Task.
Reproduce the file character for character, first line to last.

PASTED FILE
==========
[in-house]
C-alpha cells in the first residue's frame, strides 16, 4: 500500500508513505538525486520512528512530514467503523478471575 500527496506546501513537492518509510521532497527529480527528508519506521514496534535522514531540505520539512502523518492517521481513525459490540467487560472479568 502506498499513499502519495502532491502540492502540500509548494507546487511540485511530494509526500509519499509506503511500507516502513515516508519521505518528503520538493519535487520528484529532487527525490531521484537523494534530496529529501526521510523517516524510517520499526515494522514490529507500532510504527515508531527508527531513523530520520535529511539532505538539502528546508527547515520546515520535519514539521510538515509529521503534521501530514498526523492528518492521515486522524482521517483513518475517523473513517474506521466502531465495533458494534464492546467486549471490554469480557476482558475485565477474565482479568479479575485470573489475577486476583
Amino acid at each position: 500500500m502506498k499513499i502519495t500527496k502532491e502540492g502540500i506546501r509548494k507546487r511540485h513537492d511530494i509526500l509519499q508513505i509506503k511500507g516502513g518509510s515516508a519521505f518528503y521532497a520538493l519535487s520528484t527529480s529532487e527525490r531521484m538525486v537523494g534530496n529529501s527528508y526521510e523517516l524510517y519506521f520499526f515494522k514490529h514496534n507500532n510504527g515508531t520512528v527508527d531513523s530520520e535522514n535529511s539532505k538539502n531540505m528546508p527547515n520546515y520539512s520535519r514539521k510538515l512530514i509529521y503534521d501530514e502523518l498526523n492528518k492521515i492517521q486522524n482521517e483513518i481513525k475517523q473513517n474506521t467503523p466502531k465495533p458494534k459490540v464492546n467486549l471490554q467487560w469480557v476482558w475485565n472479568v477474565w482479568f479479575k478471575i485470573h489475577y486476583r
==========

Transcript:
[in-house]
C-alpha cells in the first residue's frame, strides 16, 4: 500500500508513505538525486520512528512530514467503523478471575 500527496506546501513537492518509510521532497527529480527528508519506521514496534535522514531540505520539512502523518492517521481513525459490540467487560472479568 502506498499513499502519495502532491502540492502540500509548494507546487511540485511530494509526500509519499509506503511500507516502513515516508519521505518528503520538493519535487520528484529532487527525490531521484537523494534530496529529501526521510523517516524510517520499526515494522514490529507500532510504527515508531527508527531513523530520520535529511539532505538539502528546508527547515520546515520535519514539521510538515509529521503534521501530514498526523492528518492521515486522524482521517483513518475517523473513517474506521466502531465495533458494534464492546467486549471490554469480557476482558475485565477474565482479568479479575485470573489475577486476583
Amino acid at each position: 500500500m502506498k499513499i502519495t500527496k502532491e502540492g502540500i506546501r509548494k507546487r511540485h513537492d511530494i509526500l509519499q508513505i509506503k511500507g516502513g518509510s515516508a519521505f518528503y521532497a520538493l519535487s520528484t527529480s529532487e527525490r531521484m538525486v537523494g534530496n529529501s527528508y526521510e523517516l524510517y519506521f520499526f515494522k514490529h514496534n507500532n510504527g515508531t520512528v527508527d531513523s530520520e535522514n535529511s539532505k538539502n531540505m528546508p527547515n520546515y520539512s520535519r514539521k510538515l512530514i509529521y503534521d501530514e502523518l498526523n492528518k492521515i492517521q486522524n482521517e483513518i481513525k475517523q473513517n474506521t467503523p466502531k465495533p458494534k459490540v464492546n467486549l471490554q467487560w469480557v476482558w475485565n472479568v477474565w482479568f479479575k478471575i485470573h489475577y486476583r